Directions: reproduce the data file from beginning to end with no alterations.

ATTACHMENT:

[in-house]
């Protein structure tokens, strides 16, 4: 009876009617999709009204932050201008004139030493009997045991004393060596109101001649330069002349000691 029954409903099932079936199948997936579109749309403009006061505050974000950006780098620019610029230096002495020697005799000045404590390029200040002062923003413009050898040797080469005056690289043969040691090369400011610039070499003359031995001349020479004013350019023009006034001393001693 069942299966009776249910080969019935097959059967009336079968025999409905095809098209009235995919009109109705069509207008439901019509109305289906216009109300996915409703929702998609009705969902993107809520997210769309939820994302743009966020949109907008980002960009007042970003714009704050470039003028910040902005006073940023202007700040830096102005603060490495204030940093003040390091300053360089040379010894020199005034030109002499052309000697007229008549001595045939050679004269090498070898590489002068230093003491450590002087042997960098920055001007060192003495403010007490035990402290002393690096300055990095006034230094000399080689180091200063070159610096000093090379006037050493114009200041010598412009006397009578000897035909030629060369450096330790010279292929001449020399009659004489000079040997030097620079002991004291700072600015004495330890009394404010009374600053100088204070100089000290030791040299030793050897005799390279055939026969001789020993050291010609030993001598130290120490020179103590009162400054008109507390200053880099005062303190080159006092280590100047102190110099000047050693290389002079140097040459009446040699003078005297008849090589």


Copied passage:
[in-house]
């Protein structure tokens, strides 16, 4: 009876009617999709009204932050201008004139030493009997045991004393060596109101001649330069002349000691 029954409903099932079936199948997936579109749309403009006061505050974000950006780098620019610029230096002495020697005799000045404590390029200040002062923003413009050898040797080469005056690289043969040691090369400011610039070499003359031995001349020479004013350019023009006034001393001693 069942299966009776249910080969019935097959059967009336079968025999409905095809098209009235995919009109109705069509207008439901019509109305289906216009109300996915409703929702998609009705969902993107809520997210769309939820994302743009966020949109907008980002960009007042970003714009704050470039003028910040902005006073940023202007700040830096102005603060490495204030940093003040390091300053360089040379010894020199005034030109002499052309000697007229008549001595045939050679004269090498070898590489002068230093003491450590002087042997960098920055001007060192003495403010007490035990402290002393690096300055990095006034230094000399080689180091200063070159610096000093090379006037050493114009200041010598412009006397009578000897035909030629060369450096330790010279292929001449020399009659004489000079040997030097620079002991004291700072600015004495330890009394404010009374600053100088204070100089000290030791040299030793050897005799390279055939026969001789020993050291010609030993001598130290120490020179103590009162400054008109507390200053880099005062303190080159006092280590100047102190110099000047050693290389002079140097040459009446040699003078005297008849090589």